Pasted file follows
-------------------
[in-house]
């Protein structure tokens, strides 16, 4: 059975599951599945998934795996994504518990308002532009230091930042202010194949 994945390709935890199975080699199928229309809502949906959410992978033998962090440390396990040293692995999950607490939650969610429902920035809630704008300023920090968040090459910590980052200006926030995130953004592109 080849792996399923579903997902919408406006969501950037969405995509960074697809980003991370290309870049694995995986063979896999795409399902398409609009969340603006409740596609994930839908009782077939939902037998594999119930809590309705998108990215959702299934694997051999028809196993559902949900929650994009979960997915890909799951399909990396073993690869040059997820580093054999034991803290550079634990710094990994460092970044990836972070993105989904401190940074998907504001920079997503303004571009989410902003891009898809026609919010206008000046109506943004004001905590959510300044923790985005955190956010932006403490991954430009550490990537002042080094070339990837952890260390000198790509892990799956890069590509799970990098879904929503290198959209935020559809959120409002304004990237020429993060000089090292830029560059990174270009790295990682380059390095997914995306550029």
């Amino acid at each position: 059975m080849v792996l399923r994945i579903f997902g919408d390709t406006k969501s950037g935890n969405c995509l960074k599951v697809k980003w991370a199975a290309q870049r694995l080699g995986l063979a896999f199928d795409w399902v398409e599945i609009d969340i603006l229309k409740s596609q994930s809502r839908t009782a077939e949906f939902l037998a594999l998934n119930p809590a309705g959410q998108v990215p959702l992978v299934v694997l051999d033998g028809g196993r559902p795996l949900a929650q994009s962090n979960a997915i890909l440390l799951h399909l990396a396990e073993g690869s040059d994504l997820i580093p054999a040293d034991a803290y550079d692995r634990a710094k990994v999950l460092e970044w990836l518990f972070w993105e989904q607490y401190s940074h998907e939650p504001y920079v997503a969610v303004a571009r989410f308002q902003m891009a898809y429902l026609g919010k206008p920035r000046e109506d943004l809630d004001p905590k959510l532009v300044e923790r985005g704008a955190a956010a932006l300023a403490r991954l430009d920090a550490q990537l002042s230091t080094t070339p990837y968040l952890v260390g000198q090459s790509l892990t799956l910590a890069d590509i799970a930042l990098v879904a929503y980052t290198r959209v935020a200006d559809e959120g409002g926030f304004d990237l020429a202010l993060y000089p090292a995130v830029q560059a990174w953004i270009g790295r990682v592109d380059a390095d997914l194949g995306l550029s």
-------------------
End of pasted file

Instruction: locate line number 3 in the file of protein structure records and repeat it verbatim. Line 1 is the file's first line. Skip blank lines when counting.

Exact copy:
């Amino acid at each position: 059975m080849v792996l399923r994945i579903f997902g919408d390709t406006k969501s950037g935890n969405c995509l960074k599951v697809k980003w991370a199975a290309q870049r694995l080699g995986l063979a896999f199928d795409w399902v398409e599945i609009d969340i603006l229309k409740s596609q994930s809502r839908t009782a077939e949906f939902l037998a594999l998934n119930p809590a309705g959410q998108v990215p959702l992978v299934v694997l051999d033998g028809g196993r559902p795996l949900a929650q994009s962090n979960a997915i890909l440390l799951h399909l990396a396990e073993g690869s040059d994504l997820i580093p054999a040293d034991a803290y550079d692995r634990a710094k990994v999950l460092e970044w990836l518990f972070w993105e989904q607490y401190s940074h998907e939650p504001y920079v997503a969610v303004a571009r989410f308002q902003m891009a898809y429902l026609g919010k206008p920035r000046e109506d943004l809630d004001p905590k959510l532009v300044e923790r985005g704008a955190a956010a932006l300023a403490r991954l430009d920090a550490q990537l002042s230091t080094t070339p990837y968040l952890v260390g000198q090459s790509l892990t799956l910590a890069d590509i799970a930042l990098v879904a929503y980052t290198r959209v935020a200006d559809e959120g409002g926030f304004d990237l020429a202010l993060y000089p090292a995130v830029q560059a990174w953004i270009g790295r990682v592109d380059a390095d997914l194949g995306l550029s």